Appeal from the Order of the Court of Common Pleas of Lancaster County in the case of In Re: Appeal of Dr. Loyde H. Hartley from the decision of the Zoning Hearing Board of the City of Lancaster, No. 2554-1985.
James R. McManus, III, for appellant.
William C. Crosswell, Morgan, Hallgren, Crosswell & Kane, P.C., for appellee.
Judges Craig and Colins, and Senior Judge Barbieri, sitting as a panel of three. Opinion by Judge Craig.
[ 112 Pa. Commw. Page 167]
In this zoning case involving the denial of a special exception for off-street parking space on premises different from those where the use is located, the sole issue is whether the record contains substantial evidence to support the zoning hearing board findings which undergird that board's conclusion that the applicant did not sustain his burden of showing compliance with specific requirements, as required by Bray v. Zoning Board of Adjustment, 48 Pa. Commonwealth Ct. 523, 410 A.2d 909 (1980).
The applicant landowner, Dr. Loyde H. Hartley, in order to meet the minimum off-street parking requirement applicable to the provision of a bachelor unit -- a housekeeping unit occupied by three or more unrelated persons -- requested a special exception to locate off-street parking on the rear of another lot owned by him, located just across an alley from the lot where the bachelor unit is to be located.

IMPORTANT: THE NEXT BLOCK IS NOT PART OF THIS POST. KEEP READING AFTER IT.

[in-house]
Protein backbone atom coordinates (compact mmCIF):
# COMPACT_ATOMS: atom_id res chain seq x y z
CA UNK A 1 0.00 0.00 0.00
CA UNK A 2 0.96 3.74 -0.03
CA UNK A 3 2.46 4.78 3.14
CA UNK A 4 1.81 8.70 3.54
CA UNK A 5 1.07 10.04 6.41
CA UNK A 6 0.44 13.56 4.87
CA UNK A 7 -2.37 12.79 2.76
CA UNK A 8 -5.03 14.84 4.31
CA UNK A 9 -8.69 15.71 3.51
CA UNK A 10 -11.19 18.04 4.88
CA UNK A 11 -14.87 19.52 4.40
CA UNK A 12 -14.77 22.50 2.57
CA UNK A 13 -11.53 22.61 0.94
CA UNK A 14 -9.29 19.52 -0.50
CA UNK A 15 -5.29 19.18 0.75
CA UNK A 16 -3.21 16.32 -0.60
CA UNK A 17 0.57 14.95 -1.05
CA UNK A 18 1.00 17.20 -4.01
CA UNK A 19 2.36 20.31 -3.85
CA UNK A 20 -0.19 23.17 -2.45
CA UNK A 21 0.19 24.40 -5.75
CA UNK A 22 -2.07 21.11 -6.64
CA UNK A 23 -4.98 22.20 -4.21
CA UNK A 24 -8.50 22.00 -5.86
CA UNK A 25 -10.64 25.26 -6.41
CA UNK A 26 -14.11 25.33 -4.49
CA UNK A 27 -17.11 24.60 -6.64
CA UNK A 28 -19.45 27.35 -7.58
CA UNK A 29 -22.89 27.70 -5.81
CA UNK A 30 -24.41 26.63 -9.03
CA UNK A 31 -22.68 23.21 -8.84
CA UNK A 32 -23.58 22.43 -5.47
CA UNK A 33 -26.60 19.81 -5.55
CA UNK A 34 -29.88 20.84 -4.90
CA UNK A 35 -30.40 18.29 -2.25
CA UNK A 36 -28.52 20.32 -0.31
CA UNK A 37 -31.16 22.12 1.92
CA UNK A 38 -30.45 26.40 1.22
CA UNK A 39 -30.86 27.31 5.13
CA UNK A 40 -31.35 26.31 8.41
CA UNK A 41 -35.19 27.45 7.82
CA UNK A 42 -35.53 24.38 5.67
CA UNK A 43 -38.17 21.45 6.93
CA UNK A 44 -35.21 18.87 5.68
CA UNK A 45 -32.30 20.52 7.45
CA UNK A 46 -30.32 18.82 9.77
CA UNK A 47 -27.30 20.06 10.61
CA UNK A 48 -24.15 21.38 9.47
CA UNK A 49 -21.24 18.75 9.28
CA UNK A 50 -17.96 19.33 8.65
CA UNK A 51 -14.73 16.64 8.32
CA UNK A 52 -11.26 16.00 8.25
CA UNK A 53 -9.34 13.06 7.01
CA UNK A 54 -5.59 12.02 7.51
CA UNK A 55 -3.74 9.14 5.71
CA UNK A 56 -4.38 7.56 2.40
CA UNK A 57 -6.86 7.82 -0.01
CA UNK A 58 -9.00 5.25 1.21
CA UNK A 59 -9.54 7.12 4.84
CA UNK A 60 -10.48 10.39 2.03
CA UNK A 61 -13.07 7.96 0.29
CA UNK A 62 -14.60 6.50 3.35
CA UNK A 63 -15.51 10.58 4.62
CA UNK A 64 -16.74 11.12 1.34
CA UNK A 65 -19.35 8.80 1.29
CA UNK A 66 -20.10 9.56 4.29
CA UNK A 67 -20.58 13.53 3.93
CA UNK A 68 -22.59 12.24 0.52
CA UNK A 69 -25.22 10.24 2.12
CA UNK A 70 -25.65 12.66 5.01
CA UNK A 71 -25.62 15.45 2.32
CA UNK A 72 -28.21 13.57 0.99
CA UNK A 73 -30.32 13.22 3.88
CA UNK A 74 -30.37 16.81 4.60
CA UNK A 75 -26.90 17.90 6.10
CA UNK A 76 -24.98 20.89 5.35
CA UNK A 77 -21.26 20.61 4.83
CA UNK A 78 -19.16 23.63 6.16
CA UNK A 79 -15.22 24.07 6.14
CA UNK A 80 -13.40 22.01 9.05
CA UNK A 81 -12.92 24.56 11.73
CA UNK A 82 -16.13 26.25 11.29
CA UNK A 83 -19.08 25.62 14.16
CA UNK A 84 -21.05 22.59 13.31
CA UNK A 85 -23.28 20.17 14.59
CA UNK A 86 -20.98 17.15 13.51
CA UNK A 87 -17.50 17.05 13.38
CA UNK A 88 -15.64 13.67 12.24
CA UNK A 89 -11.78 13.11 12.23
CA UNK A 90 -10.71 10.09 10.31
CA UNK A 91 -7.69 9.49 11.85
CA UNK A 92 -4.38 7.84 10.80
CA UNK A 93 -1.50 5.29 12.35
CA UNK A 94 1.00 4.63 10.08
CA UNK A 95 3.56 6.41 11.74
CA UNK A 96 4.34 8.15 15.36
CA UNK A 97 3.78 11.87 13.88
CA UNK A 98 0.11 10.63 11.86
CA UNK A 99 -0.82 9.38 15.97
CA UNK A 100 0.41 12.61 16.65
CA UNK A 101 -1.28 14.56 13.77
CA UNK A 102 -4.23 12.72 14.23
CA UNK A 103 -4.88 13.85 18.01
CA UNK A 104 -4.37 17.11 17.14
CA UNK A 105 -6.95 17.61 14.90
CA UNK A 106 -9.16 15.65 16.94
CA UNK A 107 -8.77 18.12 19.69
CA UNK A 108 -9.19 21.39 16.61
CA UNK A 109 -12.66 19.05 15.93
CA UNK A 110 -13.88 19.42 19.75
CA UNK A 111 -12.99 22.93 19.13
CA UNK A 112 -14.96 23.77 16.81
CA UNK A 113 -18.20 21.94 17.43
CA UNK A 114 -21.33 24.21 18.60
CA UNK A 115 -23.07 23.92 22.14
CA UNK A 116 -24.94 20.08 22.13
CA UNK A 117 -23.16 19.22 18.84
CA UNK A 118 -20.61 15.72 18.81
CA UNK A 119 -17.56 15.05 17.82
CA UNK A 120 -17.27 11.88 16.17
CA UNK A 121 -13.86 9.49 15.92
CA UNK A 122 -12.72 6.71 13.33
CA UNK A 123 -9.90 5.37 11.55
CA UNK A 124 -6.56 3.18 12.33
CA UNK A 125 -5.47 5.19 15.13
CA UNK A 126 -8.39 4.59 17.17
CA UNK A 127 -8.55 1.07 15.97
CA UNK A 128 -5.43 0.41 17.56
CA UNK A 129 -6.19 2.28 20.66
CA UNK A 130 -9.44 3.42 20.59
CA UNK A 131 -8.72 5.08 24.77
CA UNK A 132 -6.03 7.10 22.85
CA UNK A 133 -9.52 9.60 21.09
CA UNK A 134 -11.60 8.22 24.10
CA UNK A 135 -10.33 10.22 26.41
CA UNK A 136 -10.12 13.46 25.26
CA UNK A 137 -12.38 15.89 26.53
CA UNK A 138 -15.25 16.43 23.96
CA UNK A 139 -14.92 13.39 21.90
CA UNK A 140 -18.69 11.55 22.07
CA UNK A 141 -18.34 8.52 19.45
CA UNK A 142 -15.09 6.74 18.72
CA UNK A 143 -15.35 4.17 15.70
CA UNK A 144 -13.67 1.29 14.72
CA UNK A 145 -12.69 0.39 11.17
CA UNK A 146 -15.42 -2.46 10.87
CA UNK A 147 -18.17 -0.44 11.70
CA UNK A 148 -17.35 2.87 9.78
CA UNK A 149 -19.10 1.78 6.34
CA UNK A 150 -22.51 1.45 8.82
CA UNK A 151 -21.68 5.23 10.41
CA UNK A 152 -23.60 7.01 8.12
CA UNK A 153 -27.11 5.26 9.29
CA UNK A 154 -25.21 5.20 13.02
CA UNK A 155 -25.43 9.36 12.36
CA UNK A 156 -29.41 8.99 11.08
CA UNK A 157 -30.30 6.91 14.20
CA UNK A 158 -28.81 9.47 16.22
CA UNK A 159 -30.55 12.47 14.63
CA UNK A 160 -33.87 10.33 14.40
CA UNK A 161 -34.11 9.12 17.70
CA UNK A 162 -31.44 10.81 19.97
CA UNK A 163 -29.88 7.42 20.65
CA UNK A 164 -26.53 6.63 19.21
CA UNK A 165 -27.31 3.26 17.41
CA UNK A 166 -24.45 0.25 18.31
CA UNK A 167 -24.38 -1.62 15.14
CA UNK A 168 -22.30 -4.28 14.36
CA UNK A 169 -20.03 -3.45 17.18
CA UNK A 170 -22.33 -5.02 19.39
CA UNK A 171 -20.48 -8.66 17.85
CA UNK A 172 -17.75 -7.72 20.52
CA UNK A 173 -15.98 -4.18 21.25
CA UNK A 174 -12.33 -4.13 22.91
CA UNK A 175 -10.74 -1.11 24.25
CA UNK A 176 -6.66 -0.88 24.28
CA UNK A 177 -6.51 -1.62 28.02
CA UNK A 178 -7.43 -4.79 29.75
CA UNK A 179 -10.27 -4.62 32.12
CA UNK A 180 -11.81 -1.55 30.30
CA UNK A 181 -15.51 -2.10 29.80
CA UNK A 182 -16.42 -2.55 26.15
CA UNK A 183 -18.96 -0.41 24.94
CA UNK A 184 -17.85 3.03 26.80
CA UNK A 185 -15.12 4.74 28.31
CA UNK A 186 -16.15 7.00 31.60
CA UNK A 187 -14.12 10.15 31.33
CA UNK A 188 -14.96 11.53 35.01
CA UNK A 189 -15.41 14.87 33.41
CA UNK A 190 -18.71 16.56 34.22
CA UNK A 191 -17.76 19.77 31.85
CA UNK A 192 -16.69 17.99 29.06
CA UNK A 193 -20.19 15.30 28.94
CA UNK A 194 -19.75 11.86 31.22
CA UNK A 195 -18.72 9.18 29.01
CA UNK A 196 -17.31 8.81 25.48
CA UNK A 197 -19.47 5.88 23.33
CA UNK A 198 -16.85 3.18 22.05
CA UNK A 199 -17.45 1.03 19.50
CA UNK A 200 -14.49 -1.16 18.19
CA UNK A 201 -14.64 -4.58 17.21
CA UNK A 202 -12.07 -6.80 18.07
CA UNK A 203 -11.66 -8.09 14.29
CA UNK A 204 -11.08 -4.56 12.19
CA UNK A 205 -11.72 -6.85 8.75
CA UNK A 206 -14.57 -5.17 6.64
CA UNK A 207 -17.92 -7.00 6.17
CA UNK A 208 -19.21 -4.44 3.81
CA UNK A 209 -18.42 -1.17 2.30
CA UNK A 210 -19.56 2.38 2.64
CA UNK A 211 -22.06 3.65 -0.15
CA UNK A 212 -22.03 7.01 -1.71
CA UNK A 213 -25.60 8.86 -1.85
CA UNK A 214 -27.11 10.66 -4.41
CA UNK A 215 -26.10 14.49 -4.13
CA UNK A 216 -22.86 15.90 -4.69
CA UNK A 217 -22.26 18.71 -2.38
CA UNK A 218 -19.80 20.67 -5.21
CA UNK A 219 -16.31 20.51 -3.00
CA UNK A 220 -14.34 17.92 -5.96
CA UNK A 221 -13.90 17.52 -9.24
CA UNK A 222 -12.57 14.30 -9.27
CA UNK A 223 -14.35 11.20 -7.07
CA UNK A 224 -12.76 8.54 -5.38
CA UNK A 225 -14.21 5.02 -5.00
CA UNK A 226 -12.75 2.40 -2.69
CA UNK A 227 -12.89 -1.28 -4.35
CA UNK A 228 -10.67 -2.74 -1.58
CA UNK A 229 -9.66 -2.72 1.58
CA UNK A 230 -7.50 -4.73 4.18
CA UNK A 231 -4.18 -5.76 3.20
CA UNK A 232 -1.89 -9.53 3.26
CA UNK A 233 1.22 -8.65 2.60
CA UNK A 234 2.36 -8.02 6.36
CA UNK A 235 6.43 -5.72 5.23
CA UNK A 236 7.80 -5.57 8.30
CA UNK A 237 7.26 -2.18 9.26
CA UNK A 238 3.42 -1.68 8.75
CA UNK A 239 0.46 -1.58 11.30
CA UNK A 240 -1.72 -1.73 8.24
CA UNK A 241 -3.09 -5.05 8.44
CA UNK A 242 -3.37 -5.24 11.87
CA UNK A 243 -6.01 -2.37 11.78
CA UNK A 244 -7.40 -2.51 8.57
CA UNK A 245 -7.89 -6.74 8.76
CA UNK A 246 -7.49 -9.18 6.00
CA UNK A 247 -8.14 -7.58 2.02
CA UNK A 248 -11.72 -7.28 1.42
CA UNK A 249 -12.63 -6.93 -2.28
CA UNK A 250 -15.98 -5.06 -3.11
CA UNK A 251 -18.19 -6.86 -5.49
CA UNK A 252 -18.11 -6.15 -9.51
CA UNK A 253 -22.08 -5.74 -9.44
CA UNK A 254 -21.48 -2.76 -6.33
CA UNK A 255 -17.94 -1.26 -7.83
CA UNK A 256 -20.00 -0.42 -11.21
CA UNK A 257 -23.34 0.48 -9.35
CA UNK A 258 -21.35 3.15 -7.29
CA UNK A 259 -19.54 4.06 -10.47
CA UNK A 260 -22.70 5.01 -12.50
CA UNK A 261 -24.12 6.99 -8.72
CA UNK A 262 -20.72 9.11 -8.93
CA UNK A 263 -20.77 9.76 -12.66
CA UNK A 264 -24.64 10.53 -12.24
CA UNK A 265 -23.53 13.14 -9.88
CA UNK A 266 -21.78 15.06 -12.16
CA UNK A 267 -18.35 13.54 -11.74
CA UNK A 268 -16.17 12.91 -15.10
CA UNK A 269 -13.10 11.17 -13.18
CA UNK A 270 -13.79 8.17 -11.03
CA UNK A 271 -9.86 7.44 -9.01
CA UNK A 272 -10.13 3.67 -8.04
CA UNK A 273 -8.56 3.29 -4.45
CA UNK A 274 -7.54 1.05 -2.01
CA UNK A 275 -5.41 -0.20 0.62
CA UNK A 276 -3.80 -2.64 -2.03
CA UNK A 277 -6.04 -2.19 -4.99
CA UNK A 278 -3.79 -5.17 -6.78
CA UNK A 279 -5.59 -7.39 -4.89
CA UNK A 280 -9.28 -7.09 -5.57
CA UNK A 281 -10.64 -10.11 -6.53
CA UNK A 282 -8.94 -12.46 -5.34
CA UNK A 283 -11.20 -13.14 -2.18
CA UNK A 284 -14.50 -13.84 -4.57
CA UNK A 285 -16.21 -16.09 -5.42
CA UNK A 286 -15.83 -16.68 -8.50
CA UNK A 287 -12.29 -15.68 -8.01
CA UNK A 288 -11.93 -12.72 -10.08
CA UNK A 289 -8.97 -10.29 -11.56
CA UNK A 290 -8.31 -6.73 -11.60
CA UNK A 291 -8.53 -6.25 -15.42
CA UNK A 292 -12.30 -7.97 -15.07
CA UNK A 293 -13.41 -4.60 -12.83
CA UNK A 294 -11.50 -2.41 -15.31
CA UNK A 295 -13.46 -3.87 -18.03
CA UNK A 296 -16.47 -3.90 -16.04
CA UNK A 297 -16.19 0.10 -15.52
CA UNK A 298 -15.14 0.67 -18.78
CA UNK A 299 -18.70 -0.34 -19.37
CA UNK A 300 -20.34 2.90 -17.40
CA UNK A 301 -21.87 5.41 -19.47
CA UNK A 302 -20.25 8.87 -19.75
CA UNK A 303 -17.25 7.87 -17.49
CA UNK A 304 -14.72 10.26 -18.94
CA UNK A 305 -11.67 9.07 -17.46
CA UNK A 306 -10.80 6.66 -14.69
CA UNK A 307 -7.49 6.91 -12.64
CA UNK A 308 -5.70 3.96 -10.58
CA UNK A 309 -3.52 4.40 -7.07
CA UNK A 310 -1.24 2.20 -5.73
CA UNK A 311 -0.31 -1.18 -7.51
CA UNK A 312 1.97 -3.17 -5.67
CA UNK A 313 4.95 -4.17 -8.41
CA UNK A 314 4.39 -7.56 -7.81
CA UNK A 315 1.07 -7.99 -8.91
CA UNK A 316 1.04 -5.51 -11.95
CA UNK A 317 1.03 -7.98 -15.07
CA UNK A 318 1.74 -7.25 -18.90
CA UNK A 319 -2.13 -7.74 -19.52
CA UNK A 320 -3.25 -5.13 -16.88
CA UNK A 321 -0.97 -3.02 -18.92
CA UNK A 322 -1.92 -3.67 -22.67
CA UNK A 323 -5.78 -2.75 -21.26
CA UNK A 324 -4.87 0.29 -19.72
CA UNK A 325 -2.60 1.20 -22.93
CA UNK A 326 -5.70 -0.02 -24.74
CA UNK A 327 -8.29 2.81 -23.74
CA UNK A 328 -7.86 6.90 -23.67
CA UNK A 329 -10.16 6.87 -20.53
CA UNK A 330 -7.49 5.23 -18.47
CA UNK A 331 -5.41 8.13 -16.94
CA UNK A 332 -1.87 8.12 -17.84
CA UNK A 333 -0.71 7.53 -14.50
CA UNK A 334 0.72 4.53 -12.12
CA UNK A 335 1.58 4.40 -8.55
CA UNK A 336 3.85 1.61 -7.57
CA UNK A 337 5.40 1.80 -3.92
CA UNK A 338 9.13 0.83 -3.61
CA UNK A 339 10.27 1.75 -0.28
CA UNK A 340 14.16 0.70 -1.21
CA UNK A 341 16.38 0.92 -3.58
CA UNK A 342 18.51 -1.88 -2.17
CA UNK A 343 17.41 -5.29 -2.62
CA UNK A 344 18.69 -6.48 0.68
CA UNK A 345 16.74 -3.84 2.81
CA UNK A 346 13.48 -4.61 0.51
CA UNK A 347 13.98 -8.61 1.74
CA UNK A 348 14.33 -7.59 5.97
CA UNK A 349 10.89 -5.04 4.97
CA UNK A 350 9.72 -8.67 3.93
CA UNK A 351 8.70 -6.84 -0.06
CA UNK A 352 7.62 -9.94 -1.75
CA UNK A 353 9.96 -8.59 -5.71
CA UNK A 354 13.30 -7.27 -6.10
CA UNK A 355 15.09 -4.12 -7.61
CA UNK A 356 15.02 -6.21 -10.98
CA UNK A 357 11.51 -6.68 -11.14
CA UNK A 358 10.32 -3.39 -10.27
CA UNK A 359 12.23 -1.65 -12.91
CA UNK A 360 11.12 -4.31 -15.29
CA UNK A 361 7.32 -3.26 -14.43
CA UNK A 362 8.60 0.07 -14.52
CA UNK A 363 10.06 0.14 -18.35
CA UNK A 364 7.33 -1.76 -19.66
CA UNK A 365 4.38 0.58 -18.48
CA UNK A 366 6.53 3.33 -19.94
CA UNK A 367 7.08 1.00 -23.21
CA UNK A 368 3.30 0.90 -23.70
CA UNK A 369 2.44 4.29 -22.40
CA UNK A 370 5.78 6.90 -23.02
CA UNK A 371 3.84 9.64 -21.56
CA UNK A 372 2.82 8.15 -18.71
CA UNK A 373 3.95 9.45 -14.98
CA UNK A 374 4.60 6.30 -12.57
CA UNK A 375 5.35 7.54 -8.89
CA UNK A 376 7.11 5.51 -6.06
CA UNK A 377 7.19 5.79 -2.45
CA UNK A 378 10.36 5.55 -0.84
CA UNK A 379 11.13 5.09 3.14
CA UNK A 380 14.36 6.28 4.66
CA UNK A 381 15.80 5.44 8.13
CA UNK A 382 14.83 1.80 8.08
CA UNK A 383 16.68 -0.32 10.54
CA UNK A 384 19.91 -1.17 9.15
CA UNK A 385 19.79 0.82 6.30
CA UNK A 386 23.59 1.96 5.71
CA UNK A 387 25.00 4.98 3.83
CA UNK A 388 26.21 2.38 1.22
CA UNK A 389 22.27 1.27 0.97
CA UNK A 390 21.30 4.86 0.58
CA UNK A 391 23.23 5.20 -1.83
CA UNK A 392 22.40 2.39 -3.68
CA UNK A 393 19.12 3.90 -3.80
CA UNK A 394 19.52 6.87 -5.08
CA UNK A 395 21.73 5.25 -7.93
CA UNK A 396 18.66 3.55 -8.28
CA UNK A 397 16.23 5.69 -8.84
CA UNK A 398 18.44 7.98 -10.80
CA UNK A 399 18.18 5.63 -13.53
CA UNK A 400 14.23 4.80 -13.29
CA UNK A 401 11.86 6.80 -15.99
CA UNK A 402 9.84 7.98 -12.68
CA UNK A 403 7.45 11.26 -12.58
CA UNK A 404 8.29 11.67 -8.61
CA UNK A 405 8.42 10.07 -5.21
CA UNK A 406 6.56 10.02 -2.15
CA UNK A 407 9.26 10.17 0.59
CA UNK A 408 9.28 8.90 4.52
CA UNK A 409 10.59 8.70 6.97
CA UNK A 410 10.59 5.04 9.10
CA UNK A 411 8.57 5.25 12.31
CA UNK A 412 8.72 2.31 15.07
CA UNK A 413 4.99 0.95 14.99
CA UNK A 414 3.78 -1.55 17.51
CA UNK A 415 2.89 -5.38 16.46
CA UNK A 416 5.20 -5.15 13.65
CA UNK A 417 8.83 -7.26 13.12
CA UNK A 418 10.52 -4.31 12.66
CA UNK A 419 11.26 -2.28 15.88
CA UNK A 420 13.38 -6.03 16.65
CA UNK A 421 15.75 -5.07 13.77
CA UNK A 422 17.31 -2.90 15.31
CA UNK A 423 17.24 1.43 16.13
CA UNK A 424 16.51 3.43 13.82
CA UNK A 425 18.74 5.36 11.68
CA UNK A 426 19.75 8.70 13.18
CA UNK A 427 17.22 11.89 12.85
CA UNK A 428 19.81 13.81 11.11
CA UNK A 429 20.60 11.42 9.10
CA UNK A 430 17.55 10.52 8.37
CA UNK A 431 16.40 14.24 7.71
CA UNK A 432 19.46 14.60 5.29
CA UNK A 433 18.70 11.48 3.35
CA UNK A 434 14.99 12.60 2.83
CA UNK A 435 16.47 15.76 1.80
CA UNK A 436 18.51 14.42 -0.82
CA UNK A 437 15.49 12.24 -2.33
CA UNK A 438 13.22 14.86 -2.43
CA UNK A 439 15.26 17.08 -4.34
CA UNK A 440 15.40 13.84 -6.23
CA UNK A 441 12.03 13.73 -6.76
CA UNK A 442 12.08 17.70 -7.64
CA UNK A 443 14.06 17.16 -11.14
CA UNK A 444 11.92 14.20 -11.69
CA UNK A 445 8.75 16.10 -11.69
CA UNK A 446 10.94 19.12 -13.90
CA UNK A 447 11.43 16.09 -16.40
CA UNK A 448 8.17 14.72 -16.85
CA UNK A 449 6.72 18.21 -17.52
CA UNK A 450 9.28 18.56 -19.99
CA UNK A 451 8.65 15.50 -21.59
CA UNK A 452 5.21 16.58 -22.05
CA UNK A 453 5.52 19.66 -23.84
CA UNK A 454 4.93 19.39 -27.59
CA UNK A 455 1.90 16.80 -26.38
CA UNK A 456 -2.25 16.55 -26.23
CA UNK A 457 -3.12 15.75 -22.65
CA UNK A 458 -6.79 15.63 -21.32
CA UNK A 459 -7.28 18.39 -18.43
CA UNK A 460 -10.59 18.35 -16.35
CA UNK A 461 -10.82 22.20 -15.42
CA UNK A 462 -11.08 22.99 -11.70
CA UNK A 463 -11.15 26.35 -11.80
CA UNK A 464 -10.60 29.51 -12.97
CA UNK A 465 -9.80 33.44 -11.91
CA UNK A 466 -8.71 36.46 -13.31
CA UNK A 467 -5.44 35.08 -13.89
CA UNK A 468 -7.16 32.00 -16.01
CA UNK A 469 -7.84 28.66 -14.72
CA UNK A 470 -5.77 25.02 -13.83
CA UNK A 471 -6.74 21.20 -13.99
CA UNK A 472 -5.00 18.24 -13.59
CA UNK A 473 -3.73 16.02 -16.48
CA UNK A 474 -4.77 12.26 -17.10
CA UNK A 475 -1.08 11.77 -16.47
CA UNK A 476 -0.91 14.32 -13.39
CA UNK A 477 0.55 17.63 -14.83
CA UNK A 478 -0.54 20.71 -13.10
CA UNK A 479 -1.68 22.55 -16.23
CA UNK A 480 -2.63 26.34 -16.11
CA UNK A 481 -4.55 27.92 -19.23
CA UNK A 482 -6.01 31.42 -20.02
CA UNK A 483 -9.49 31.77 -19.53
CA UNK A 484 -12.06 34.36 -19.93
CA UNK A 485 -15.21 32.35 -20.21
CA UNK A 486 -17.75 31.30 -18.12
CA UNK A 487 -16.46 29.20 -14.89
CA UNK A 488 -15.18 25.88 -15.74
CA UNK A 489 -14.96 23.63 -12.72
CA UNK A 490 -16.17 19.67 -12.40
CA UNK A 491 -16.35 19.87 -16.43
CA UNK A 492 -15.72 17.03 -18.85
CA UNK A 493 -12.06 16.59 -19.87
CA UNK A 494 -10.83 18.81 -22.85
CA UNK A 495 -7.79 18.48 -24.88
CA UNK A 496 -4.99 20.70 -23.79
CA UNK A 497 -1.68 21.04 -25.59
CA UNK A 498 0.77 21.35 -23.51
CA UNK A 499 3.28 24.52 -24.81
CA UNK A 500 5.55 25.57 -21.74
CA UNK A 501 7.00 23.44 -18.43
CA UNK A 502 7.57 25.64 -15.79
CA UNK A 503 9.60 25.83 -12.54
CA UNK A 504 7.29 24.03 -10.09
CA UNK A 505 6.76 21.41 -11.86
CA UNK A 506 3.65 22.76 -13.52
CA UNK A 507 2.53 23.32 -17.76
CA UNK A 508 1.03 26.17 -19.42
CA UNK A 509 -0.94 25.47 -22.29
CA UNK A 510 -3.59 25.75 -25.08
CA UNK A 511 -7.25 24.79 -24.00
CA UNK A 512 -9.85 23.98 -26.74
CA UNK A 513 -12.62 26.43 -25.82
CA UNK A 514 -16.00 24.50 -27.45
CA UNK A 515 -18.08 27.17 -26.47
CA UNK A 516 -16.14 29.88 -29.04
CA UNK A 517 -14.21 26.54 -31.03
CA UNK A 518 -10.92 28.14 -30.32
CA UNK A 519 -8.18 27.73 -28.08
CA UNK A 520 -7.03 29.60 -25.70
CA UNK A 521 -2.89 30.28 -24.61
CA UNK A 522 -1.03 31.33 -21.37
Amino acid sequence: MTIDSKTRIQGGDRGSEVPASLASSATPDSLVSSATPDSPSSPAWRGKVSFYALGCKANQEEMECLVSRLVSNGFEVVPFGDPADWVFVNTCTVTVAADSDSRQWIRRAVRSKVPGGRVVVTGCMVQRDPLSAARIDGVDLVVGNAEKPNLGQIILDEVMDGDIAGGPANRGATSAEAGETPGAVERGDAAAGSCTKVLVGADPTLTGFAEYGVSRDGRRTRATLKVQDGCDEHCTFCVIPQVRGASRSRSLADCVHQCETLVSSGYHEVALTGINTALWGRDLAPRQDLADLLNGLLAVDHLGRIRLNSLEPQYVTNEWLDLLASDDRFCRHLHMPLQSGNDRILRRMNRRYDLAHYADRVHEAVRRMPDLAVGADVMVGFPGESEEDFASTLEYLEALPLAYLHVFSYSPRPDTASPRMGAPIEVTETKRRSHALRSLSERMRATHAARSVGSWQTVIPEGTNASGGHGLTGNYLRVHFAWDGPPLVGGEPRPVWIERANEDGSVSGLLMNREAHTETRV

The Lancaster Zoning Hearing Board found that access problems were such that the applicant failed to show compliance with Lancaster Zoning Ordinance § 122.5a, which requires, as to any special exception, a showing that satisfactory provision has been made with respect to ingress and egress.
[ 112 Pa. Commw. Page 168]
On appeal to the Court of Common Pleas of Lancaster County, President Judge Eckman and Judge Buckwalter, upon an opinion by President Judge Eckman, affirmed the board's decision.
Because the trial court's opinion specifically identifies a number of elements of evidence from the record as constituting substantial evidence in support of the board's findings, the decision must be affirmed. This court's findings and conclusions concerning ingress and egress conceivably could have been different if this court had been sitting to consider the evidence in place of the zoning hearing board; the view that 10-foot and 14-foot alleyways can be insufficient to provide necessary turning space and ingress is at least debatable, considering that the City of Lancaster has apparently ordained such alleyways for the very purpose of vehicular movement and ingress. Nevertheless, the zoning hearing board heard testimony relating to turning space difficulty and obstructions in this locale, stemming from an abandoned vehicle and snow deposits. As the trial court properly recognized, the zoning hearing board is the factfinder, and the courts cannot supplant the board in that role.
One other point deserves mention. The applicant's brief seeks to discredit the board's findings by referring to the obviously incorrect phrasing of the board, in Finding No. 11, that the proposed parking space would be located "in" the alleyway. As the proposed parking plan makes clear, the parking space would not actually be within the lines of the alleyway, but would be within the lot lines, at the rear of one of the lots owned by the applicant. However, examination of all the findings shows that the board did not grossly misunderstand the situation. Finding No. 9 clearly and ...